Why Does Dehumidifier Freeze Up and How to Fix It?

Dehumidifier Freeze Up

Have you ever had a dehumidifier freeze up? A dehumidifier that is frosted up will no longer do its job, and might have you pulling your hair out as to what to do.

Before we look at some reasons why your dehumidifier might have iced up, let’s look at how a dehumidifier is supposed to work and that will make it easier to understand why it doesn’t and what you can do about it.

How a Dehumidifier Is Supposed to Work

The unit is supposed to remove humidity without making the air cooler.

To do that, a dehumidifier works in the same way as an air conditioner but with one big difference. With an air conditioner, a compressor circulates a refrigerant through the system in a continuous loop. After being compressed, the refrigerant is very hot and circulates through condenser coils, where a fan blows outside air over those hot coils to transfer heat from the refrigerant into the outside air.

From there the refrigerant goes through a special valve where it is changed into a very cold liquid/vapor mix and enters the evaporator coils. The hot condenser coils and the cold evaporator coils are separated. In a central air system, one is outside and the other is inside. In a window AC unit, they are separated by an insulated partition within the unit. Keep this point in mind.

When the warm room air passes over these very cold coils, the air is cooled and then circulated by the air handler back into your rooms. At the same time, moisture in the air is removed, making the air in your home both cooler and drier. The refrigerant is then sent back to the compressor where it is compressed again, and the process repeats.

The one big difference with the dehumidifier is that there is virtually no separation between the very hot condenser coils and the very cold evaporator coils. The entire purpose of the dehumidifier is to remove moisture from the air but NOT to cool the air. Just as soon as the air passes over the cold evaporator coils it passes over the hot condenser coils. If anything, the air comes out warmer than it went in.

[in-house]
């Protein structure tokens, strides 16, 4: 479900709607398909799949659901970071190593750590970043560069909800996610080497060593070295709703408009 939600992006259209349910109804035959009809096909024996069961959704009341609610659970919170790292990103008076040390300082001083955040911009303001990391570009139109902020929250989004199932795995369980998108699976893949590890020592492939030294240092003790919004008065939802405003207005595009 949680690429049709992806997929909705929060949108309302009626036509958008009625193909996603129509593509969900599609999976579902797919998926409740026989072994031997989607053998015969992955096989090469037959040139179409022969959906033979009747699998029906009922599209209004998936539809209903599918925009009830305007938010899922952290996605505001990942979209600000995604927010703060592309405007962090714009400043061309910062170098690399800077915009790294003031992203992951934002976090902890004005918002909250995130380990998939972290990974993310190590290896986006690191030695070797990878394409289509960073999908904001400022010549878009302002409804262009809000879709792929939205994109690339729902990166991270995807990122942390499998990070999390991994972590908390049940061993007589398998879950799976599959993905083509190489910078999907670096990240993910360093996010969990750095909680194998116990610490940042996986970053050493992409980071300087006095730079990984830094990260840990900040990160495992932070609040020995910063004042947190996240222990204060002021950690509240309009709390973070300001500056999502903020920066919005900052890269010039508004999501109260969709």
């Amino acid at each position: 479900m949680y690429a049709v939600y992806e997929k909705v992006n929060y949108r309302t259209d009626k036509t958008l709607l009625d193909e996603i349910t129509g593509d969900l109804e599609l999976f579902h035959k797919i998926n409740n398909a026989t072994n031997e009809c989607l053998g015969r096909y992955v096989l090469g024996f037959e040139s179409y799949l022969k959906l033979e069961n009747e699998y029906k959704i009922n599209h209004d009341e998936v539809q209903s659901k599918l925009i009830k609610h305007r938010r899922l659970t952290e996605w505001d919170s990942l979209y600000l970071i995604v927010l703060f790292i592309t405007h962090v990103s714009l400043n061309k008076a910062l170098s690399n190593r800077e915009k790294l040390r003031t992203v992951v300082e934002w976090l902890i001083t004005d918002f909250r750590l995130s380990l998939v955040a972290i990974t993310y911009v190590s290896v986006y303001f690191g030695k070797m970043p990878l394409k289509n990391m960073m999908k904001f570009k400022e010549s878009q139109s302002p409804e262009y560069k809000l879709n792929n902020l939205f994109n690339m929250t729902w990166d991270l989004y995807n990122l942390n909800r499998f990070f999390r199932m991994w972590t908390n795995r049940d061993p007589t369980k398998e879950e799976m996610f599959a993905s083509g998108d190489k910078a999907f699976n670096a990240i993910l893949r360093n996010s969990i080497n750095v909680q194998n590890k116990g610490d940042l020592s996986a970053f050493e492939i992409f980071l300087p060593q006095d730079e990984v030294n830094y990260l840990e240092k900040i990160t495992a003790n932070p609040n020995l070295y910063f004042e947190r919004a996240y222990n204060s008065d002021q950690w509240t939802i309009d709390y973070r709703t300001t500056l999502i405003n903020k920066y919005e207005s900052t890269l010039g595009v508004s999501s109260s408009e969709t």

But when it does that, the main objective of the dehumidifier is accomplished. The air from your room hitting the very cold coils of the evaporator causes the coils to sweat. Moisture from the air condenses on them. It’s just like the sweat that forms on a cold beverage glass or bottle sitting on your table. The sweat runs down the evaporator coils and drips in a tub in the bottom of the dehumidifier. That’s how a dehumidifier is supposed to work. Get rid of the humidity – without making it colder in your home.

If you wanted the air both cooler and drier, you’d buy a room AC such as a portable air conditioner or a window air conditioner.

But Why Is the Dehumidifier Icing Up?

Now, what would cause the dehumidifier to freeze up? Here are several reasons this might happen.

1. Dirty Air Filter

Probably the most common reason for a frosted dehumidifier is that there is a lot of dust and dirt on the air filter. This will prevent the proper circulation of air passing over the evaporator coils and the moisture (sweat) that forms on them will turn to ice. Before too long, it can become a solid mass of frosty ice.

Many people who purchase a dehumidifier don’t even realize that their unit has an air filter. Unfortunately, some units don’t, so make sure you get one that does. The air filter is very important to the life of your unit by filtering out dust before it gets into the internal components where it can hold onto moisture long enough for it to freeze due to the very cold internal coil. Then, it frosts up.

The air filter should be right behind the grille of your dehumidifier so that it will trap any dust that is drawn through by the fan. Consult your User’s Manual for how to remove the filter and clean it regularly, especially if you live in a dusty climate or have pets in the house. Pet hair will clog an air filter in a hurry.

2. Dirty/Clogged Condenser Coils